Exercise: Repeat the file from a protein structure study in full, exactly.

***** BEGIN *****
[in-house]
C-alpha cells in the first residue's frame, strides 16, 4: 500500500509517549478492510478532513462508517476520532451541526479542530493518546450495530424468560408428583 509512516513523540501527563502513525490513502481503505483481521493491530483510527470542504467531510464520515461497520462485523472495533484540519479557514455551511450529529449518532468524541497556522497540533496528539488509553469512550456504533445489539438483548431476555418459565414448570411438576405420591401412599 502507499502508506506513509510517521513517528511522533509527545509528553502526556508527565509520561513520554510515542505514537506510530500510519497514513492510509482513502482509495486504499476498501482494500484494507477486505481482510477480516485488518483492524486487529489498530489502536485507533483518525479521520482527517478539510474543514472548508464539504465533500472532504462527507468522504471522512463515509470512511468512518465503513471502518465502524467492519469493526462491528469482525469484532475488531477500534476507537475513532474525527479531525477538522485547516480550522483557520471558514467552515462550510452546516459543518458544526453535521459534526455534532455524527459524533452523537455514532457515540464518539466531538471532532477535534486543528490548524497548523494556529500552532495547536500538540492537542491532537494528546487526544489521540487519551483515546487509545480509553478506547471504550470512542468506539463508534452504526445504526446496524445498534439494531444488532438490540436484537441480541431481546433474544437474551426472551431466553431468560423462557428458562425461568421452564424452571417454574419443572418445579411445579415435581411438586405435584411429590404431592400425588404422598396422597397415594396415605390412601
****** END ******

[in-house]
C-alpha cells in the first residue's frame, strides 16, 4: 500500500509517549478492510478532513462508517476520532451541526479542530493518546450495530424468560408428583 509512516513523540501527563502513525490513502481503505483481521493491530483510527470542504467531510464520515461497520462485523472495533484540519479557514455551511450529529449518532468524541497556522497540533496528539488509553469512550456504533445489539438483548431476555418459565414448570411438576405420591401412599 502507499502508506506513509510517521513517528511522533509527545509528553502526556508527565509520561513520554510515542505514537506510530500510519497514513492510509482513502482509495486504499476498501482494500484494507477486505481482510477480516485488518483492524486487529489498530489502536485507533483518525479521520482527517478539510474543514472548508464539504465533500472532504462527507468522504471522512463515509470512511468512518465503513471502518465502524467492519469493526462491528469482525469484532475488531477500534476507537475513532474525527479531525477538522485547516480550522483557520471558514467552515462550510452546516459543518458544526453535521459534526455534532455524527459524533452523537455514532457515540464518539466531538471532532477535534486543528490548524497548523494556529500552532495547536500538540492537542491532537494528546487526544489521540487519551483515546487509545480509553478506547471504550470512542468506539463508534452504526445504526446496524445498534439494531444488532438490540436484537441480541431481546433474544437474551426472551431466553431468560423462557428458562425461568421452564424452571417454574419443572418445579411445579415435581411438586405435584411429590404431592400425588404422598396422597397415594396415605390412601